Webinar summary: Traditional journal bibliometrics meets newcomer altmetrics
On Tuesday afternoon, I joined in to listen to the Elsevier Connect webinar, “Traditional journal bibliometrics meets newcomer altmetrics”. Brief presentations from Paul Groth (VU University of Amsterdam), Mike Taylor (Elsevier Labs), and Sweitze Roffel (Elsevier) were followed by a Q&A session moderated by Hannah Foreman (Elsevier).
Aimed specifically at editors of scholarly journals, the webinar provided a nice overview of altmetrics (and article-level metrics), available tools (including Altmetric) and the altmetrics movement in general. The presenters also defined the current state of affairs with respect to evaluation, emphasising that altmetrics are not yet suitable for research impact assessment but that they will be in the future. The prevailing message was that altmetrics are becoming increasingly relevant indicators of “research usage”.
A recording of the webinar can be found here.
My thoughts on the webinar
Overall, I found that this short webinar was a nice introduction to the growing field of altmetrics. I felt that the Q&A session, driven by questions from the online audience, was particularly rich and thought-provoking. There were a few points and audience questions that came up during the webinar that I’d like to address.
1. Clarification: Altmetric collects data from LinkedIn
For some information about our LinkedIn data, check out this blog post, which initially announced LinkedIn support by Altmetric.
2. How can news reports about research be tracked if links to the original papers weren’t provided by the journalists?
Accurately tracking mentions of scholarly papers in news reports can be a challenge when links to the papers themselves are not provided in the text. Altmetric has attempted to get around this issue by devising the “News Tracker” mechanism, which uses text-mining to search through a news report and determine which scholarly article is being discussed. As such, for English language newspapers and magazines, Altmetric does not need to see a link in order to be able to associate a paper with its news report. For more information about the News Tracker, read this blog post and see it in action for this recent article published in Cell (click on the News tab).
3. Whose responsibility is it to promote research via social media?
Are authors or publishers responsible for communicating about new research? Given the accessibility of online tools nowadays, I’d say that both parties should participate in the promotion of research via social media. This does, however, link to another question of whether or not it’s right for an author to be actively “advertising” his or her own work on social media. Presenter Sweitze Roffel did a good job of addressing this issue in the webinar, and said that promoting research on social media is simply using a digital way of doing something that had always been done before. His advice was that social media promotion should be done with a certain level of taste.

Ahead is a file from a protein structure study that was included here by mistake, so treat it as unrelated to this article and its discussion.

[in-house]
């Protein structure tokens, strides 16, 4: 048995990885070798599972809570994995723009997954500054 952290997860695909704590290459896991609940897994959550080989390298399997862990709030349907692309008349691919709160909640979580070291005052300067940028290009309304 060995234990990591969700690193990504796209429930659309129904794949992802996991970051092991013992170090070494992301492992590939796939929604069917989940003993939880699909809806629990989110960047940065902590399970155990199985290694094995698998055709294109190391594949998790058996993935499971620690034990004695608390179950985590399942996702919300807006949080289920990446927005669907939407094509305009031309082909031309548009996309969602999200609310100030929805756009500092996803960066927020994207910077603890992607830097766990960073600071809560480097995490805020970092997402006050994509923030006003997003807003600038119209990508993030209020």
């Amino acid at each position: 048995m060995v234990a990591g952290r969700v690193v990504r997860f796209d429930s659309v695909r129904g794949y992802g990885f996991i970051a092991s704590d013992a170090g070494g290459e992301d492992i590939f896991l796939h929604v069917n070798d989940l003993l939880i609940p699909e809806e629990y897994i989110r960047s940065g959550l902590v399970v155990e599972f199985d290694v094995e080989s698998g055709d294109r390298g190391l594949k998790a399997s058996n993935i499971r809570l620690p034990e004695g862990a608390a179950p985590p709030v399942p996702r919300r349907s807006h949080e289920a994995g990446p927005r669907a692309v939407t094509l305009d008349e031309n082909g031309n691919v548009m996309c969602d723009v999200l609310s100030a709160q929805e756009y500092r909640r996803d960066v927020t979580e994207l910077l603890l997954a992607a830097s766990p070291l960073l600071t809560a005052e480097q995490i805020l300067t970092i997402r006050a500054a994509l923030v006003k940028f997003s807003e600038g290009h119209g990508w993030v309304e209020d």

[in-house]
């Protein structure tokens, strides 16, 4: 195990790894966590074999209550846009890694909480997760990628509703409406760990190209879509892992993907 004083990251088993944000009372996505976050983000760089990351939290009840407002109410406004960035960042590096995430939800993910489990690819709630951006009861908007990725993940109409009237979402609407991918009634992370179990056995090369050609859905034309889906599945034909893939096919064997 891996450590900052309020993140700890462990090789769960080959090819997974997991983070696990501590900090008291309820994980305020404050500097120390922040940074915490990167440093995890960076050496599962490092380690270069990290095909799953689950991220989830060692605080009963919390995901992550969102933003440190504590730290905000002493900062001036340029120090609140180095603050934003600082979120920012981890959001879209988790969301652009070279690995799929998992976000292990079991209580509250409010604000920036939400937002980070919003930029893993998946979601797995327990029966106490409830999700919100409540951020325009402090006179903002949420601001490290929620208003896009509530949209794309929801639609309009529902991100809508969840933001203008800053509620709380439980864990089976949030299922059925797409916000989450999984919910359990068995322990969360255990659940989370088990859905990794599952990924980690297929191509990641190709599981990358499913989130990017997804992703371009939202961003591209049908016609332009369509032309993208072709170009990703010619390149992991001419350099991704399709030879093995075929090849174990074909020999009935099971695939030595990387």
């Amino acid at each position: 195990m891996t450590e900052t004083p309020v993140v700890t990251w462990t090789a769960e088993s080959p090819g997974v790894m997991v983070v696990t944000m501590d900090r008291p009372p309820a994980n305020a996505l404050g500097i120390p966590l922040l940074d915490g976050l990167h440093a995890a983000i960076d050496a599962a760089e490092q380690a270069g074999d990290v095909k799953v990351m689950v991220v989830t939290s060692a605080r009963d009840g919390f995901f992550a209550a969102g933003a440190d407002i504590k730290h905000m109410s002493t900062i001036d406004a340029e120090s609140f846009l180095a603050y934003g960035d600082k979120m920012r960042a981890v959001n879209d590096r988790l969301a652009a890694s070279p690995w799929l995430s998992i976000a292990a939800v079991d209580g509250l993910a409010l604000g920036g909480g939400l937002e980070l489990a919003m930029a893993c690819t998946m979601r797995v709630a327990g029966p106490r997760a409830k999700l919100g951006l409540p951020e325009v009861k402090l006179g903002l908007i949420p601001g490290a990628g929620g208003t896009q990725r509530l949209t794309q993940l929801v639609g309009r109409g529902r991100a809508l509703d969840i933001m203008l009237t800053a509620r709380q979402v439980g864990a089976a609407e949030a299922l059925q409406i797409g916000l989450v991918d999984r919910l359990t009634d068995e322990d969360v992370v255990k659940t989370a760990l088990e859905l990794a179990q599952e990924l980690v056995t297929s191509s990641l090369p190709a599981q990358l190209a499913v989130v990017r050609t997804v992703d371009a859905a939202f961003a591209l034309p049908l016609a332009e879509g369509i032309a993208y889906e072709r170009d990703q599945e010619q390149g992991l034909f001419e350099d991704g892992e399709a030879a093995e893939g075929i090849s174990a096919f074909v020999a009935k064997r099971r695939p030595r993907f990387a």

But wait, how do you know if you’re promoting tastefully? One strategy, previously described by Ernesto Priego, is to promote both your work and the works of others within a social network of academics. In a great blog post called “Strategies to Get Your Research Mentioned Online”, he wrote: “Promote other people’s research as you would like your own work to be promoted”. Indeed, the intent of online promotion should be to share new knowledge with a relevant audience, not to game a metric.
4. How can we guarantee that academic merit is being assessed by altmetrics?
Since social media is used by both academics and members of the general public to communicate about research, some academics have been concerned that the impact conveyed by altmetrics (which take into account social media attention) is only reflective of popularity and not of academic merit. Presenter Paul Groth provided a great response to this question by stating that currently, altmetrics data must be interpreted on a case-by-case basis and should not yet be used for academic assessment. Groth also discussed the importance of “defining the social network space around researchers”, which can then provide an idea of whether the altmetrics surrounding a particular research output reflect its “popularity impact” or “research impact”.
The two kinds of impact that Groth mentioned – popularity and research – are very distinct, and I’ve discussed these ideas previously in this blog. Examples of papers with high “popularity impact” according to their altmetrics are those which concern popular subjects, such as domestic pets. In contrast, an example of a paper that had demonstrable “research impact” was one that concerned the use of equations in theoretical biology.) At this point in the development of altmetrics, it’s up to users to decide what kinds of impact are being demonstrated. I would argue that there isn’t really any need to “guarantee” that academic merit is being assessed, since altmetrics are generally meant to convey a broader sense of impact, in part by demonstrating the visibility of research in beyond academia.
5. What’s the first step for integrating article-level metrics into a journal platform?
In the webinar, the presenters answered this question by suggesting that journal editors take a look at the Altmetric sidebar app for Scopus and creating reports in ImpactStory. These tools, along with the Altmetric Bookmarklet, are great starting points for jumping into altmetrics. Editors who are thinking of integrating article-level metrics into their journal platforms could also take a look at other platforms that have already implemented altmetrics into their article pages. For some inspiration, editors could browse through the Altmetric API Gallery for some existing altmetrics implementations we’ve helped with, including the altmetrics for nature.com (see an example).